Rosemary: One of the reasons I love Disney is because I’m so amazed and passionate about how they tell story. When I look Cinderella, Beauty and the Beast, Frozen, the list goes on, there is so much to learn on so many levels that grab you at the child level, that engage the child in us, and bring you through that story so that you learn deeply. A lot of people are Disney fans, but others may feel they are too ‘adult’ to learn from these movies, or don’t take the time, or have simply forgotten their value.

Warren: As adults, we get cynical, and we put on lots of layering, lots of walls, and so we kind of dismiss all that…we think we’re too old, we’re too mature. But in reality, those things will still speak deeply to us. If they would slow down and stop and engage, it could speak to them in a new way. That’s what I think – that’s the power that The Journey Classes have – to get people to engage. I think that’s the power that art has – to get people to engage. I think when we say engage, we have to ask engage in what. I think the best engagement we can ever have, period, is to engage first and foremost within ourselves, and then within our own world, and then with our Creator. A lot of people would go ‘well, engage with our Creator, that’s number one’. Yea that is, but that’s not normally how we get there. We don’t’ normally – we say it because God first, we start with God. But what happens is then sometimes it’s like looking at a picture and we go ‘Oh I like that color’ and then we move on. But if we will start to engage ourselves and ponder and think and consider, and then engage our world, and ponder and think and consider, then when we get to God it’s different. Then our engagement with God is deeper, it’s more meaningful. It’s restorative, it’s healing, it’s all the things that lead us to human flourishing. I think that’s the power of The Journey, of art, of movies and of music, to help us if we will stop and linger and engage. We begin to get ahold of ourselves, and then we begin to get a better understanding and a hold of our world. And then when we put that in context of our Creator God, we then have more answers, and we’ve arrived at that through a deeper reflection and a deeper understanding because then we can truly say “God, what do you want me to learn from my world? What do you want me to learn from MY story, so that I can flourish?” And then you can turn that around and apply it to anything.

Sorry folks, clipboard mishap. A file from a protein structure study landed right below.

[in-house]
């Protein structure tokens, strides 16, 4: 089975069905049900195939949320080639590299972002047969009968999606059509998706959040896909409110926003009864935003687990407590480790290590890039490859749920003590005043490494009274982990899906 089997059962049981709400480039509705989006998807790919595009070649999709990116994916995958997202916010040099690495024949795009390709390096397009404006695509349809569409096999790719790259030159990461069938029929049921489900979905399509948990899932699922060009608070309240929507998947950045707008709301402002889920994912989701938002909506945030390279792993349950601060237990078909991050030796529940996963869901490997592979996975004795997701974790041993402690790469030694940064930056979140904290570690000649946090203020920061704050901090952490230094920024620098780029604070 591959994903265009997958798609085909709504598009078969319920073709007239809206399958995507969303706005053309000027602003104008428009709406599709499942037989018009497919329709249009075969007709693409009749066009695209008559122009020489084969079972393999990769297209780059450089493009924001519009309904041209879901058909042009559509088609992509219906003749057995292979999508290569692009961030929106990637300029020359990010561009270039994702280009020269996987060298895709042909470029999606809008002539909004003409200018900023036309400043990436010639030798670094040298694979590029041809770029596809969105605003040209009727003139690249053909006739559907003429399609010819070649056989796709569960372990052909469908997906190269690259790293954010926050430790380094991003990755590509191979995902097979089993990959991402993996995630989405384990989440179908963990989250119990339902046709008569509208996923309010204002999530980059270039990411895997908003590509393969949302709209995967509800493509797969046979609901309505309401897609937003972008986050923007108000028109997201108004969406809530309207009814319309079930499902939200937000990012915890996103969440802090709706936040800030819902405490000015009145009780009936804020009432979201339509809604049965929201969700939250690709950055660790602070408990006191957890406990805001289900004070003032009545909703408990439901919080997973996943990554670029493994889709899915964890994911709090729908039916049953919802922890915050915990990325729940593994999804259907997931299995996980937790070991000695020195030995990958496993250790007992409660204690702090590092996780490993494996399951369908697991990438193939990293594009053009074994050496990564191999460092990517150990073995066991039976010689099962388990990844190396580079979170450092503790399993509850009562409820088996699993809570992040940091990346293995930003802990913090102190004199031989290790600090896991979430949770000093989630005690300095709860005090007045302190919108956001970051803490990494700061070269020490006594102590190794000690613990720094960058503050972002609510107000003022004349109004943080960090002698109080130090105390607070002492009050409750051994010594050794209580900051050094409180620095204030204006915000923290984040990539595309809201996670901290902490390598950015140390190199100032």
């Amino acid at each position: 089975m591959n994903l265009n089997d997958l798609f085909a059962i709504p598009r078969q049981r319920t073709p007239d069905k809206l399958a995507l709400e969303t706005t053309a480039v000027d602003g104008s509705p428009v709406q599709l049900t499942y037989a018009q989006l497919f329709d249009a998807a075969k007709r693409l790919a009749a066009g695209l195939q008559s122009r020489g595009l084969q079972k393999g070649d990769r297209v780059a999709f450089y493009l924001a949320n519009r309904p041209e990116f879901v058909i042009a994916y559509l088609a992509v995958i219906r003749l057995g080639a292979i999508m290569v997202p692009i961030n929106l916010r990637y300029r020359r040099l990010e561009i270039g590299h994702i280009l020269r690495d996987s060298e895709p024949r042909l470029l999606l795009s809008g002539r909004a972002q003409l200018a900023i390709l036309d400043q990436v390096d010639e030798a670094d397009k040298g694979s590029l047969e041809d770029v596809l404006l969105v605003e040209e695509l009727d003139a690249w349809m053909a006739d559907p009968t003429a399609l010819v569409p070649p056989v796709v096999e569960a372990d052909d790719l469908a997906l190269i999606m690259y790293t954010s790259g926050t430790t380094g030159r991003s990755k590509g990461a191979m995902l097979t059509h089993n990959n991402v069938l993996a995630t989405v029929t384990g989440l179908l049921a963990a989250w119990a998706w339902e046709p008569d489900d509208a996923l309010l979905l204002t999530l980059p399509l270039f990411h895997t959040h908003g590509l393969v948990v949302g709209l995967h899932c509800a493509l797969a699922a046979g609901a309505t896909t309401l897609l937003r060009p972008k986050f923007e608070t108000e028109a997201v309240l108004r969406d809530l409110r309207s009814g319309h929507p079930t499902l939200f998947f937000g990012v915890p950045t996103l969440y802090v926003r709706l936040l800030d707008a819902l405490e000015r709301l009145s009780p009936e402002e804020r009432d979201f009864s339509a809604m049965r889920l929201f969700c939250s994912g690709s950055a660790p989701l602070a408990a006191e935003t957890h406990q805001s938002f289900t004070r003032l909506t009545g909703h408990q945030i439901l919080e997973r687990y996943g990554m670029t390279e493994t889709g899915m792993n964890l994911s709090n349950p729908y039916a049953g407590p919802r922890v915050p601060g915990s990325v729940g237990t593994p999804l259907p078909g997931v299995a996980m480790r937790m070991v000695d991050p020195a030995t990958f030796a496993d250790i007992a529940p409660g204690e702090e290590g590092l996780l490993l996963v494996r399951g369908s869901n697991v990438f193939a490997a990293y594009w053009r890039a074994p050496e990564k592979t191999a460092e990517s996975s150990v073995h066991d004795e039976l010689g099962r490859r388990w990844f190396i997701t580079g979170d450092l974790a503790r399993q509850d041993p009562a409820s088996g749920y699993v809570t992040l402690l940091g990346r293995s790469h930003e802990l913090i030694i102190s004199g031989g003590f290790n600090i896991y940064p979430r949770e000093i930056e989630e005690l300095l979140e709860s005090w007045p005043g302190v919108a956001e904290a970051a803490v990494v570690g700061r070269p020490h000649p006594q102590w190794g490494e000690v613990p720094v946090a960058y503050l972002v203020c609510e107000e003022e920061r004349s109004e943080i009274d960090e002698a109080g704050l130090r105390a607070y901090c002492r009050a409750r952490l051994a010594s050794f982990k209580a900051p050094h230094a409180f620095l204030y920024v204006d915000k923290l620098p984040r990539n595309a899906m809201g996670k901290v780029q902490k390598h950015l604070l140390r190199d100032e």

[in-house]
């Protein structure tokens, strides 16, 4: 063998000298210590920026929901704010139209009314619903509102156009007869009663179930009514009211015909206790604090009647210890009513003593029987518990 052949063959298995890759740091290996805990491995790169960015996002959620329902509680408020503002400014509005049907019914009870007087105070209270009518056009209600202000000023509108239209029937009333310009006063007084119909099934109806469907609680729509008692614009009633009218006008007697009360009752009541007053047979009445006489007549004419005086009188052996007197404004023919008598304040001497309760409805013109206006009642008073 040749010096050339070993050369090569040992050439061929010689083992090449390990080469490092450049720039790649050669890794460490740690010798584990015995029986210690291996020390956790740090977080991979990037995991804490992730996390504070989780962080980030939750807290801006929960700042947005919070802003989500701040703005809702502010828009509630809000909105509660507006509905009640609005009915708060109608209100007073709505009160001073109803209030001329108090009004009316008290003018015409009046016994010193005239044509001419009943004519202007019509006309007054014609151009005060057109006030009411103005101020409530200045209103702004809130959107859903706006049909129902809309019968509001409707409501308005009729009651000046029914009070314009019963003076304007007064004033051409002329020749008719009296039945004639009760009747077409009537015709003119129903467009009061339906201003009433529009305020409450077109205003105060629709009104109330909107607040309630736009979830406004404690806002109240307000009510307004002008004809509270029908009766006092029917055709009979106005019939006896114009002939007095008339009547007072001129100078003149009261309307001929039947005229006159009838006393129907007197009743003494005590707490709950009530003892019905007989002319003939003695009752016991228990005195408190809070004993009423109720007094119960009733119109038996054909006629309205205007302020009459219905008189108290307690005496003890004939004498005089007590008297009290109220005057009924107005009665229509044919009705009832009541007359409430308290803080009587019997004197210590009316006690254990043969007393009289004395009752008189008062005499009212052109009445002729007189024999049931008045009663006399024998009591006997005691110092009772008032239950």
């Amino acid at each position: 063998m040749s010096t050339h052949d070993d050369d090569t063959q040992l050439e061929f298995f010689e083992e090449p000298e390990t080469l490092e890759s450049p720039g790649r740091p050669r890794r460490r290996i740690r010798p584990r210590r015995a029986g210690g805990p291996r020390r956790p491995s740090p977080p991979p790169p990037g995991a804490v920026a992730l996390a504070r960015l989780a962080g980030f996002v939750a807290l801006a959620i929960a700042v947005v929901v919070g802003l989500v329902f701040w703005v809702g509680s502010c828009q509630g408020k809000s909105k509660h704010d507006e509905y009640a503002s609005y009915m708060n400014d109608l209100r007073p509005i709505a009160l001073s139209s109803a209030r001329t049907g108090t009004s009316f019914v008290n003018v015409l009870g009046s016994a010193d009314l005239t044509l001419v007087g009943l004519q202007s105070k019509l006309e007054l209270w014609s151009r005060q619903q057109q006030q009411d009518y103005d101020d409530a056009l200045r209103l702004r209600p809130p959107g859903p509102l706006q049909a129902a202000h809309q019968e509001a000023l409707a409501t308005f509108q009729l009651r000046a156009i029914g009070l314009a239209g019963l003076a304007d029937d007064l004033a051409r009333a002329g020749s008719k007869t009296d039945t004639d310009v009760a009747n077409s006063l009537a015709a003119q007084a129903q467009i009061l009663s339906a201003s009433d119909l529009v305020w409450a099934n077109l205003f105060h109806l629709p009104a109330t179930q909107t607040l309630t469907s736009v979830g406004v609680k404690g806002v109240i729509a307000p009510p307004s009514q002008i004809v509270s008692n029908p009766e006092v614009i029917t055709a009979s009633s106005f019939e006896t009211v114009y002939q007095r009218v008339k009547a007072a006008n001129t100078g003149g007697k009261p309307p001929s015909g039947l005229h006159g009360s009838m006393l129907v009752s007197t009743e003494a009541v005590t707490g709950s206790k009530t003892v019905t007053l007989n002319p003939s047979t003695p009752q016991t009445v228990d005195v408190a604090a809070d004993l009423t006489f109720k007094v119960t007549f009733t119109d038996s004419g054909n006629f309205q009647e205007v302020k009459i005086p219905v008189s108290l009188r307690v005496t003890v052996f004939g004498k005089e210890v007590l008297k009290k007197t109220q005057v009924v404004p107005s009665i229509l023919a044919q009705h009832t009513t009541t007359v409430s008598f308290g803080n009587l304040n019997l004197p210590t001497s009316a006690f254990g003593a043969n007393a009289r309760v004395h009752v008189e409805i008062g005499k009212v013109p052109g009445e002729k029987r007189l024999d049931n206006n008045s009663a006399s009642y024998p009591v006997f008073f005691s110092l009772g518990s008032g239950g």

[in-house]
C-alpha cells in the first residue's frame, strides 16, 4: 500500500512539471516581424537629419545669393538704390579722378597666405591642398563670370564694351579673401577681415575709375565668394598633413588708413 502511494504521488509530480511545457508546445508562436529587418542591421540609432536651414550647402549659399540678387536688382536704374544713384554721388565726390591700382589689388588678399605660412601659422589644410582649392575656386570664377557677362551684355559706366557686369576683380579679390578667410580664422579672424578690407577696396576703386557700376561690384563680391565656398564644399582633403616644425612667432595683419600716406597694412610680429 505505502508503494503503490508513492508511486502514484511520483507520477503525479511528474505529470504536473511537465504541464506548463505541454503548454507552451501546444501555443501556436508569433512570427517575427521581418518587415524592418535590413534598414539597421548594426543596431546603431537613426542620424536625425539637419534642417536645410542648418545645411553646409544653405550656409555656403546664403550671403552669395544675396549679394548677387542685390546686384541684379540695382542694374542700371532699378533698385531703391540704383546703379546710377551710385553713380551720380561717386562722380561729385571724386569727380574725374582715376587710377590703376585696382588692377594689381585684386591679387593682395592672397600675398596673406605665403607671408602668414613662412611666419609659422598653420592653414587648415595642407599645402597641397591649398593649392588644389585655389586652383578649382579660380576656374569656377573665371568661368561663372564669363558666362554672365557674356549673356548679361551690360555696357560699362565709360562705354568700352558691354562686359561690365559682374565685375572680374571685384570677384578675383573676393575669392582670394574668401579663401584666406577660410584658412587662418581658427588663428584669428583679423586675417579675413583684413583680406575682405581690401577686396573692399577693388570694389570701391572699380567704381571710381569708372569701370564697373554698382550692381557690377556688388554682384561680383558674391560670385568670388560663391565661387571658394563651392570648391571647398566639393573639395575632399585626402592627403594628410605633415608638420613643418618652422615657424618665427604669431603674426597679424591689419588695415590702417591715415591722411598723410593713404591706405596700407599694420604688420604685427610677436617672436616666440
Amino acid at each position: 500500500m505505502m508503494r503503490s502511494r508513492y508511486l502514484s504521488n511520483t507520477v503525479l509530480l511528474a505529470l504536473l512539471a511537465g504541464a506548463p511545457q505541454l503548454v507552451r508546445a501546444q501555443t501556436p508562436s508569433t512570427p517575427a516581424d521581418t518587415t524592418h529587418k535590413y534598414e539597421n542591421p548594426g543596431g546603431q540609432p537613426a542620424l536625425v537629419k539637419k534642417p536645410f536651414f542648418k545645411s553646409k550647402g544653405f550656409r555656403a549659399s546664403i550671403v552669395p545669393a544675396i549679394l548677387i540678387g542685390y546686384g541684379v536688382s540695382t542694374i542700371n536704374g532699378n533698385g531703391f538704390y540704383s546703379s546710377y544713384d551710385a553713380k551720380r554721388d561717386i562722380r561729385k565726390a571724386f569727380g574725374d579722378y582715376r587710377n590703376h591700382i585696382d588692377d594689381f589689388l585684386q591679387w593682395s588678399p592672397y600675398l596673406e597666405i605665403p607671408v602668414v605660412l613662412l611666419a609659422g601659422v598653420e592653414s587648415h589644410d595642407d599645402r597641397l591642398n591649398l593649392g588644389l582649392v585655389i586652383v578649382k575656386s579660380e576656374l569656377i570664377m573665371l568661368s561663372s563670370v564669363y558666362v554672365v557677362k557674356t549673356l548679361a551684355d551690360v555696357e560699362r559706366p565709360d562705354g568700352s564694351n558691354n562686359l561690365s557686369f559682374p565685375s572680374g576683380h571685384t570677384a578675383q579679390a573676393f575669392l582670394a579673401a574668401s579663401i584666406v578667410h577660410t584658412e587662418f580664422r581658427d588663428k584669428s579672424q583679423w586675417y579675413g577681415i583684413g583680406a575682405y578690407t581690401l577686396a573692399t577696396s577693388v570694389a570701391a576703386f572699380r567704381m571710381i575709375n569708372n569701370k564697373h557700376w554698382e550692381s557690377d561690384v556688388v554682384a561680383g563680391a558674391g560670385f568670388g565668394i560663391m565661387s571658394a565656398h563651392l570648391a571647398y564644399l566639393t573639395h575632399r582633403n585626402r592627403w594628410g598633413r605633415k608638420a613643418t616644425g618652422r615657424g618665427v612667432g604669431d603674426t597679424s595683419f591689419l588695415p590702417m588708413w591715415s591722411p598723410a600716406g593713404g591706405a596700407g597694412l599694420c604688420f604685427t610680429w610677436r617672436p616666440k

**The Journey is a 9-week class developed by Open Hearts Ministries, Kalamazoo Michigan.

Join us as we look at a Disney® “Beauty and the Beast” youtube short next week, beginning Feb. 27th, and consider how “Love is Transformative”.

Pictured above: Giclee Wrap of “Engaging” available at www.BegleyArt.com